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Mallya fearful of rising costs

NEWS STORY
30/05/2013

Force India team principal and managing director, Vijay Mallya, admits concern that F1 is returning to the days of a spending free for all.

Last week, McLaren boss Martin Whitmarsh warned that the sport is facing a crisis with as many as seven team at risk as spending rises, a situation made worse by the introduction of an entirely new formula for 2014.

At the same time, Force India's Bob Fernley, also fearful for the sport's future, claimed that current owners CVC are the worst thing to have happened to the sport.

His own business finances very much in the spotlight, Mallya, is concerned that without visible leadership, a couple of the existing teams are involved in a spending race that will ultimately force their rivals out of the sport.

"On one hand the FIA and FOTA - when it existed in full strength - had resolved that we need to reduce the costs of Formula One," he told the official F1 website. "But rather than reducing costs, one or two teams have decided winning at any cost is more important than the sustainability of the sport, so there is no resource restriction that is implemented, quite contrary to the fact that costs are going up.

"Whether it is the commercial rights holder, the FIA, or the teams themselves, I think it is very necessary that all the important stakeholders sit across the table and find a viable solution," he warned. "If you only want three or four teams in Formula One running three cars each you should proceed in the way it is now. But I think Formula One also needs the smaller independent teams as well, so everybody must also look at the common interests - not only the individual interests."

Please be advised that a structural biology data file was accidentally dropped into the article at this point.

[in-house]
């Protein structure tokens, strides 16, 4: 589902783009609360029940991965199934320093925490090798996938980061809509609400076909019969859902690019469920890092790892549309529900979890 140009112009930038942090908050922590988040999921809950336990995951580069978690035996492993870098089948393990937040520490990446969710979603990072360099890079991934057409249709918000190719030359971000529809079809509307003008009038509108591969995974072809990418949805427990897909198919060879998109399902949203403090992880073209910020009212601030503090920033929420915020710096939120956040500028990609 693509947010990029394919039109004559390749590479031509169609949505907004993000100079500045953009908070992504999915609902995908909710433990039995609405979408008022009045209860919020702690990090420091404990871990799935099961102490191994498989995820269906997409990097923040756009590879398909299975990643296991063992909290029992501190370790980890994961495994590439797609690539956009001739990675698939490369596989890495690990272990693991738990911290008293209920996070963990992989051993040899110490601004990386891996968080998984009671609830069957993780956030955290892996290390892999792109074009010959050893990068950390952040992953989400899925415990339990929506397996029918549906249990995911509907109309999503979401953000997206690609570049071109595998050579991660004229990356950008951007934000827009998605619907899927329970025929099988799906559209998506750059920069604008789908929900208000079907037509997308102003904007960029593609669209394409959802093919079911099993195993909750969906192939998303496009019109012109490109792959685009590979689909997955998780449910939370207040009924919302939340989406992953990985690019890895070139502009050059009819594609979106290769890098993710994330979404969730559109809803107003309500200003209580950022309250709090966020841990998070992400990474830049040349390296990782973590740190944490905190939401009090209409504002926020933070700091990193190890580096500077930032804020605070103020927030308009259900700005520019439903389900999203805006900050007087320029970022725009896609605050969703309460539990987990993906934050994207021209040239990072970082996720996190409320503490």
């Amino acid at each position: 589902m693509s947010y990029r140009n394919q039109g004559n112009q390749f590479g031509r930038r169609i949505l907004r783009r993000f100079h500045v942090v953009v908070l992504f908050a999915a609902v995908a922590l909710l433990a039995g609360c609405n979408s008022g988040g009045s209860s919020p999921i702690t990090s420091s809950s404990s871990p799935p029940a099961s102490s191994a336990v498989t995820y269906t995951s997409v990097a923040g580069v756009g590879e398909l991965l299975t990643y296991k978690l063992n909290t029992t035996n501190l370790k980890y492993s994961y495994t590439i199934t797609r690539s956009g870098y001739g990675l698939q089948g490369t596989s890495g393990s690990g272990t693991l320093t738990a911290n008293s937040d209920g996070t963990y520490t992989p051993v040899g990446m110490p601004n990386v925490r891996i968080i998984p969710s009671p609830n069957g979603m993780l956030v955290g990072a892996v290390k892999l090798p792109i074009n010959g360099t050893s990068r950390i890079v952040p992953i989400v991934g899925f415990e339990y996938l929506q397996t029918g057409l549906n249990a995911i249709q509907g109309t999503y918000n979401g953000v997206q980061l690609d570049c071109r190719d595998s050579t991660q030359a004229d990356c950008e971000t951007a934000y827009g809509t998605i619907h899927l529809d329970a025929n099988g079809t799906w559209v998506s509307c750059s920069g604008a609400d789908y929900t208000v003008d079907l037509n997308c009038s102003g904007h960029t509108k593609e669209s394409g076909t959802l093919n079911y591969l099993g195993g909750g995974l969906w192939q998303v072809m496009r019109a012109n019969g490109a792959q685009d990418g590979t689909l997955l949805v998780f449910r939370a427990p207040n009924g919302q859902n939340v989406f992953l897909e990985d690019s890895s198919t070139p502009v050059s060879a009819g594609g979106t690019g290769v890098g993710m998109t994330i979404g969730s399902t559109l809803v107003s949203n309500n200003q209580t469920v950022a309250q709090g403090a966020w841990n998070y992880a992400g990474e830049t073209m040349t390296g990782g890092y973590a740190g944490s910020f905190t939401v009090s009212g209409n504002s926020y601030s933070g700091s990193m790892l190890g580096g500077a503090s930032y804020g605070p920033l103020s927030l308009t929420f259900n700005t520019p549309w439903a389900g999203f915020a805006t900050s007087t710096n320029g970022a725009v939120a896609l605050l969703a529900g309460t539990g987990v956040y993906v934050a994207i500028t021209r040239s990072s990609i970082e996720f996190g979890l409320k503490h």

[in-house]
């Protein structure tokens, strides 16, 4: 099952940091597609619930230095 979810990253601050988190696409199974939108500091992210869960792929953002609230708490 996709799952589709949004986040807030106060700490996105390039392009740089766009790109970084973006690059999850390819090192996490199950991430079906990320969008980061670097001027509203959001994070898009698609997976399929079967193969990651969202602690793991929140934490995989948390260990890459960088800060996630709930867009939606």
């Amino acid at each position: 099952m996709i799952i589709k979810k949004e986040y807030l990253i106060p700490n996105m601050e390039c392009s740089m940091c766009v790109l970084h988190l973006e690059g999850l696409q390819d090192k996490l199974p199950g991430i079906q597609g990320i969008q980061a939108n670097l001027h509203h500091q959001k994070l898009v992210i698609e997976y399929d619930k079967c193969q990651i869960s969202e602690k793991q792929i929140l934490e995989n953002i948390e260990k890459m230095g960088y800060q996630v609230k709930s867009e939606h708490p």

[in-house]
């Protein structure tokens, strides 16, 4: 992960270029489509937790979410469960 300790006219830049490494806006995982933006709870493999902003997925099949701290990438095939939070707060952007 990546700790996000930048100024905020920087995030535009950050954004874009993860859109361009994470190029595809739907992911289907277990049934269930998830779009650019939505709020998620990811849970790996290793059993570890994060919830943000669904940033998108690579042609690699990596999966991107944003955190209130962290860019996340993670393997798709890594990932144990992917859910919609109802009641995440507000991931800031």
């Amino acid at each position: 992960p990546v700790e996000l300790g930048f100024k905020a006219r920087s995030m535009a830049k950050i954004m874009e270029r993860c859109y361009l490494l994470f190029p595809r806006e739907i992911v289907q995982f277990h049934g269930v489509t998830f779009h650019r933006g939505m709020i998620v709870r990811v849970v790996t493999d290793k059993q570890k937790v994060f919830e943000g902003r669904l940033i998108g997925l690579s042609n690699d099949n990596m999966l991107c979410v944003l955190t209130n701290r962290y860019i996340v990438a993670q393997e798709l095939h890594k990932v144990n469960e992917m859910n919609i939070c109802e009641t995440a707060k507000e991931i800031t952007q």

"Formula One works best in a crisis but it is a shame that we have to create a crisis to deal with," Whitmarsh told the Guardian last week. "This sport needs 10 or 11 teams and we should fight to keep the 11 teams we have now. But we are not good at doing these things. We seem to drop the ball. I fear that we will have a crisis and then we will have to get real and sort it out.

Referring to the seven teams he fears might not survive, he added: "I cannot see in their shoes how you can construct a sustainable business model.

"What is frightening is that we have adopted important new engine regulations,” he added. “They are the right thing to do in many regards. They are technologically interesting and relevant to society. But F1 badly mismanaged the cost of the development and supply of those new power plants. We allowed the engineers to be unfettered in dreaming up the regulations, which means teams are now facing big bills. We got costs down to £10m and now we are talking about double that. That is with all the other cost challenges we have.

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